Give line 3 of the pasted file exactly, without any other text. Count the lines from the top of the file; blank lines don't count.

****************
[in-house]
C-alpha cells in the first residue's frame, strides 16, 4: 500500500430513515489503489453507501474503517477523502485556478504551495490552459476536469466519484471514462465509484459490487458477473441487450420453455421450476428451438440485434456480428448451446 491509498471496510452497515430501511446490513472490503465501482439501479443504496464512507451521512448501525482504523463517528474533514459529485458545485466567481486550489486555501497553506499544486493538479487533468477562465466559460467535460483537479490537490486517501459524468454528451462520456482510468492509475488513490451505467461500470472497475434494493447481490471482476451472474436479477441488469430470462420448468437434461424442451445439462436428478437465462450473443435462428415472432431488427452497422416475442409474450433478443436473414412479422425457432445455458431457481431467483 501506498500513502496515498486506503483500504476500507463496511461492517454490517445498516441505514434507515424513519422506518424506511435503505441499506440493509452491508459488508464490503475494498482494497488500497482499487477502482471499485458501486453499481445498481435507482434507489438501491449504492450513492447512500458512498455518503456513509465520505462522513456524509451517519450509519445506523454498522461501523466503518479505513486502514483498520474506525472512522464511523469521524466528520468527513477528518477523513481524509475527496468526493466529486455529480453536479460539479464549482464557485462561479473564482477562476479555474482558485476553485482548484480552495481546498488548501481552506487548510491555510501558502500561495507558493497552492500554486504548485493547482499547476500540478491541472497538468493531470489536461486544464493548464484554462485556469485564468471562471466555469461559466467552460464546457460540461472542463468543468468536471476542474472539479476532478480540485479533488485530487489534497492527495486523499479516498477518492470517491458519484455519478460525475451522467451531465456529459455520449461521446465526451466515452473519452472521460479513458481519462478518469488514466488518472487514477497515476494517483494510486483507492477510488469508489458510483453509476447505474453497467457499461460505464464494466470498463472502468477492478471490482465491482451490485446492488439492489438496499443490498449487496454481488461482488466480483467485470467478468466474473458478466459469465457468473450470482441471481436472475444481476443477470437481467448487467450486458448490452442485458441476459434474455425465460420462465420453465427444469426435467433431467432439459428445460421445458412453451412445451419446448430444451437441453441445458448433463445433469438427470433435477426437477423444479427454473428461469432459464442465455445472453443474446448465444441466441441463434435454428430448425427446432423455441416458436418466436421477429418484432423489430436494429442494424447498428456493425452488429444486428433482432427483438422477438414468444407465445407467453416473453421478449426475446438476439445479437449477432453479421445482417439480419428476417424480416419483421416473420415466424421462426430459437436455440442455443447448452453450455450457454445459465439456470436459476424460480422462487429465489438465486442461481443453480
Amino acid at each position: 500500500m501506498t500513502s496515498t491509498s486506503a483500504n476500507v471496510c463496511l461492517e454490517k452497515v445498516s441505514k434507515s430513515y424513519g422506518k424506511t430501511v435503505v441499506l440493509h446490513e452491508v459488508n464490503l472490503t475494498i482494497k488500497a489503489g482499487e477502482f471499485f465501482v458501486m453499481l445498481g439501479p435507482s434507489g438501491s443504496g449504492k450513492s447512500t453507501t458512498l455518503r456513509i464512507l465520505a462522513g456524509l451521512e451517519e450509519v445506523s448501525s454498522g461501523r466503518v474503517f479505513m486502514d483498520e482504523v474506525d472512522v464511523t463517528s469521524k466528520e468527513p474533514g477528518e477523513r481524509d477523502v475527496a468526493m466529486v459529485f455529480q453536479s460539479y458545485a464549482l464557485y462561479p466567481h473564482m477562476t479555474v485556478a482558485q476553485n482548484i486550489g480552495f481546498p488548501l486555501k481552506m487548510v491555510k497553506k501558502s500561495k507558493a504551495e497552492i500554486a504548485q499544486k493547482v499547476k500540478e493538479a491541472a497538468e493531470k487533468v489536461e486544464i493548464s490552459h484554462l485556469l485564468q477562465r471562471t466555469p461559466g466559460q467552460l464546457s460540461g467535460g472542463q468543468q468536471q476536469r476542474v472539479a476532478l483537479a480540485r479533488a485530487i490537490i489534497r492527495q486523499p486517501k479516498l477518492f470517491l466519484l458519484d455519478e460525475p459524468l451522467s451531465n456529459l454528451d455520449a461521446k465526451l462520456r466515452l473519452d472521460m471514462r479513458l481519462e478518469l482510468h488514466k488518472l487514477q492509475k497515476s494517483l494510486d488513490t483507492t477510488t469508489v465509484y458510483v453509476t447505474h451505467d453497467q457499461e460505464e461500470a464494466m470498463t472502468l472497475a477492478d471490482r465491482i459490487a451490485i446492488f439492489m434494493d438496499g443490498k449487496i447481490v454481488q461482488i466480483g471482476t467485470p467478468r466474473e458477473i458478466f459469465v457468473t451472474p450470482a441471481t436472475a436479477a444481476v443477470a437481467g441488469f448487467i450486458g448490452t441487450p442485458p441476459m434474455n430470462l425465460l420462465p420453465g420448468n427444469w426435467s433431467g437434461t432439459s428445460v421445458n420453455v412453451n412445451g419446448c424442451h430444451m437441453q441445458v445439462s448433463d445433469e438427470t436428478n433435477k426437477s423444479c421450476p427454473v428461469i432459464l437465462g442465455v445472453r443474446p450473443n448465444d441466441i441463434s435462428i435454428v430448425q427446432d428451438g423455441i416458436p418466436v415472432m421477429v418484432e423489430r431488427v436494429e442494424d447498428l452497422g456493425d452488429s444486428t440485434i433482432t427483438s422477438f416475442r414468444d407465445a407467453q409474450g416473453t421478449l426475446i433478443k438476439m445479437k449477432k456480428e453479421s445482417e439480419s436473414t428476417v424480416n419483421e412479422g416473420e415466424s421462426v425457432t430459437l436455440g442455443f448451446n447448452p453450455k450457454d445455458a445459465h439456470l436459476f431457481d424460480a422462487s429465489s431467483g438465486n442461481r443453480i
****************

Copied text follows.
Amino acid at each position: 500500500m501506498t500513502s496515498t491509498s486506503a483500504n476500507v471496510c463496511l461492517e454490517k452497515v445498516s441505514k434507515s430513515y424513519g422506518k424506511t430501511v435503505v441499506l440493509h446490513e452491508v459488508n464490503l472490503t475494498i482494497k488500497a489503489g482499487e477502482f471499485f465501482v458501486m453499481l445498481g439501479p435507482s434507489g438501491s443504496g449504492k450513492s447512500t453507501t458512498l455518503r456513509i464512507l465520505a462522513g456524509l451521512e451517519e450509519v445506523s448501525s454498522g461501523r466503518v474503517f479505513m486502514d483498520e482504523v474506525d472512522v464511523t463517528s469521524k466528520e468527513p474533514g477528518e477523513r481524509d477523502v475527496a468526493m466529486v459529485f455529480q453536479s460539479y458545485a464549482l464557485y462561479p466567481h473564482m477562476t479555474v485556478a482558485q476553485n482548484i486550489g480552495f481546498p488548501l486555501k481552506m487548510v491555510k497553506k501558502s500561495k507558493a504551495e497552492i500554486a504548485q499544486k493547482v499547476k500540478e493538479a491541472a497538468e493531470k487533468v489536461e486544464i493548464s490552459h484554462l485556469l485564468q477562465r471562471t466555469p461559466g466559460q467552460l464546457s460540461g467535460g472542463q468543468q468536471q476536469r476542474v472539479a476532478l483537479a480540485r479533488a485530487i490537490i489534497r492527495q486523499p486517501k479516498l477518492f470517491l466519484l458519484d455519478e460525475p459524468l451522467s451531465n456529459l454528451d455520449a461521446k465526451l462520456r466515452l473519452d472521460m471514462r479513458l481519462e478518469l482510468h488514466k488518472l487514477q492509475k497515476s494517483l494510486d488513490t483507492t477510488t469508489v465509484y458510483v453509476t447505474h451505467d453497467q457499461e460505464e461500470a464494466m470498463t472502468l472497475a477492478d471490482r465491482i459490487a451490485i446492488f439492489m434494493d438496499g443490498k449487496i447481490v454481488q461482488i466480483g471482476t467485470p467478468r466474473e458477473i458478466f459469465v457468473t451472474p450470482a441471481t436472475a436479477a444481476v443477470a437481467g441488469f448487467i450486458g448490452t441487450p442485458p441476459m434474455n430470462l425465460l420462465p420453465g420448468n427444469w426435467s433431467g437434461t432439459s428445460v421445458n420453455v412453451n412445451g419446448c424442451h430444451m437441453q441445458v445439462s448433463d445433469e438427470t436428478n433435477k426437477s423444479c421450476p427454473v428461469i432459464l437465462g442465455v445472453r443474446p450473443n448465444d441466441i441463434s435462428i435454428v430448425q427446432d428451438g423455441i416458436p418466436v415472432m421477429v418484432e423489430r431488427v436494429e442494424d447498428l452497422g456493425d452488429s444486428t440485434i433482432t427483438s422477438f416475442r414468444d407465445a407467453q409474450g416473453t421478449l426475446i433478443k438476439m445479437k449477432k456480428e453479421s445482417e439480419s436473414t428476417v424480416n419483421e412479422g416473420e415466424s421462426v425457432t430459437l436455440g442455443f448451446n447448452p453450455k450457454d445455458a445459465h439456470l436459476f431457481d424460480a422462487s429465489s431467483g438465486n442461481r443453480i